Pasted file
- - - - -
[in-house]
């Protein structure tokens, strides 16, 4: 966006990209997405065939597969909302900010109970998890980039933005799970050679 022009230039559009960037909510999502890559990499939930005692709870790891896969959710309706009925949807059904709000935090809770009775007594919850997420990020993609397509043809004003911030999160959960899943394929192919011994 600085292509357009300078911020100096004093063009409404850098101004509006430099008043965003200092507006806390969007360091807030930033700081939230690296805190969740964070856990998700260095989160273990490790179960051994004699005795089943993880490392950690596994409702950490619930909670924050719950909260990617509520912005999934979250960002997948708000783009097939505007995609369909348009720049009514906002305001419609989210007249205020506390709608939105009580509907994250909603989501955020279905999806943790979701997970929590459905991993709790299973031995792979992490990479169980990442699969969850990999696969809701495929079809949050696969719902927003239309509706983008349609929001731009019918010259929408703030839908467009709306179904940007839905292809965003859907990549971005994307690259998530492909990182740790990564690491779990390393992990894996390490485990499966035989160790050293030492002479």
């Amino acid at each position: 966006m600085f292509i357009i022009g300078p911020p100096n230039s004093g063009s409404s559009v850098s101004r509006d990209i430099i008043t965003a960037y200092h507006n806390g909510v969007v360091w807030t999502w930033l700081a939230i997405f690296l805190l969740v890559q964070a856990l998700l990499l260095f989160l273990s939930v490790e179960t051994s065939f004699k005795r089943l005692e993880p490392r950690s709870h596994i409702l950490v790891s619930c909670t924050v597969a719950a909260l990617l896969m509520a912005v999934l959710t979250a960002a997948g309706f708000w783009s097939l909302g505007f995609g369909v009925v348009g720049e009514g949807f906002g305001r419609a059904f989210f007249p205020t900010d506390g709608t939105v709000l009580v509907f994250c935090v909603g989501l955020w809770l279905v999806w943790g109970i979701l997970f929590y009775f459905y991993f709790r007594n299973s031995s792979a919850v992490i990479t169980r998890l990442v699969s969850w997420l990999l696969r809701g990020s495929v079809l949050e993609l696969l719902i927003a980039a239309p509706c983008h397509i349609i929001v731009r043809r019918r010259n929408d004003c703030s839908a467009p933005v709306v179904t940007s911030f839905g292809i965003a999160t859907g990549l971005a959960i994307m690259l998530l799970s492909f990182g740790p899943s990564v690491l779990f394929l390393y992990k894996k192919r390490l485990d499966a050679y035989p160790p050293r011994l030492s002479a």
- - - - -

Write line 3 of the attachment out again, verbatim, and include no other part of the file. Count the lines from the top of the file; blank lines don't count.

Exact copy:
């Amino acid at each position: 966006m600085f292509i357009i022009g300078p911020p100096n230039s004093g063009s409404s559009v850098s101004r509006d990209i430099i008043t965003a960037y200092h507006n806390g909510v969007v360091w807030t999502w930033l700081a939230i997405f690296l805190l969740v890559q964070a856990l998700l990499l260095f989160l273990s939930v490790e179960t051994s065939f004699k005795r089943l005692e993880p490392r950690s709870h596994i409702l950490v790891s619930c909670t924050v597969a719950a909260l990617l896969m509520a912005v999934l959710t979250a960002a997948g309706f708000w783009s097939l909302g505007f995609g369909v009925v348009g720049e009514g949807f906002g305001r419609a059904f989210f007249p205020t900010d506390g709608t939105v709000l009580v509907f994250c935090v909603g989501l955020w809770l279905v999806w943790g109970i979701l997970f929590y009775f459905y991993f709790r007594n299973s031995s792979a919850v992490i990479t169980r998890l990442v699969s969850w997420l990999l696969r809701g990020s495929v079809l949050e993609l696969l719902i927003a980039a239309p509706c983008h397509i349609i929001v731009r043809r019918r010259n929408d004003c703030s839908a467009p933005v709306v179904t940007s911030f839905g292809i965003a999160t859907g990549l971005a959960i994307m690259l998530l799970s492909f990182g740790p899943s990564v690491l779990f394929l390393y992990k894996k192919r390490l485990d499966a050679y035989p160790p050293r011994l030492s002479a």